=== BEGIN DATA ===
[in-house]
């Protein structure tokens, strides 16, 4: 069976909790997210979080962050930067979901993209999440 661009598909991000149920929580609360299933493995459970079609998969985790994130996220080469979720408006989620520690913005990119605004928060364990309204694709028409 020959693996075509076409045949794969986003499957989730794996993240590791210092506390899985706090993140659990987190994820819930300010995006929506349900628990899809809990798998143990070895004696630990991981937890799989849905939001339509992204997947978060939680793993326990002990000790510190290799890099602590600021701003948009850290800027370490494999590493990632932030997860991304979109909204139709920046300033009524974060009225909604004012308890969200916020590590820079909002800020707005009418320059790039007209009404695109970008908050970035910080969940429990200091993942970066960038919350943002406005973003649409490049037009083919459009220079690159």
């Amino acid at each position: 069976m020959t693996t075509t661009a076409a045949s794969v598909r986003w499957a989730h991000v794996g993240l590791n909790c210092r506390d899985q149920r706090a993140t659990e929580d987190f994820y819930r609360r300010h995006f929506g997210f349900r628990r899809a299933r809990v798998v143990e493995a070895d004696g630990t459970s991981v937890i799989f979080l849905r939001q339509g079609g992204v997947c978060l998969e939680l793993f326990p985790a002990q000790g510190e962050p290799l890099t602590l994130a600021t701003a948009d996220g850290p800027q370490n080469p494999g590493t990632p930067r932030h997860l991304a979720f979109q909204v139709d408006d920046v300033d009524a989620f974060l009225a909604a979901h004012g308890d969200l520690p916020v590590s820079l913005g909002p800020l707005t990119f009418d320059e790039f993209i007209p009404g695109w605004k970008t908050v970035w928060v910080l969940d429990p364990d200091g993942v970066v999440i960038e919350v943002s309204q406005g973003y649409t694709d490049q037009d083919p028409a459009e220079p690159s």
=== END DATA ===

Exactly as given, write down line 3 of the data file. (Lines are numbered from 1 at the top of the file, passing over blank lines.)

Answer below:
């Amino acid at each position: 069976m020959t693996t075509t661009a076409a045949s794969v598909r986003w499957a989730h991000v794996g993240l590791n909790c210092r506390d899985q149920r706090a993140t659990e929580d987190f994820y819930r609360r300010h995006f929506g997210f349900r628990r899809a299933r809990v798998v143990e493995a070895d004696g630990t459970s991981v937890i799989f979080l849905r939001q339509g079609g992204v997947c978060l998969e939680l793993f326990p985790a002990q000790g510190e962050p290799l890099t602590l994130a600021t701003a948009d996220g850290p800027q370490n080469p494999g590493t990632p930067r932030h997860l991304a979720f979109q909204v139709d408006d920046v300033d009524a989620f974060l009225a909604a979901h004012g308890d969200l520690p916020v590590s820079l913005g909002p800020l707005t990119f009418d320059e790039f993209i007209p009404g695109w605004k970008t908050v970035w928060v910080l969940d429990p364990d200091g993942v970066v999440i960038e919350v943002s309204q406005g973003y649409t694709d490049q037009d083919p028409a459009e220079p690159s």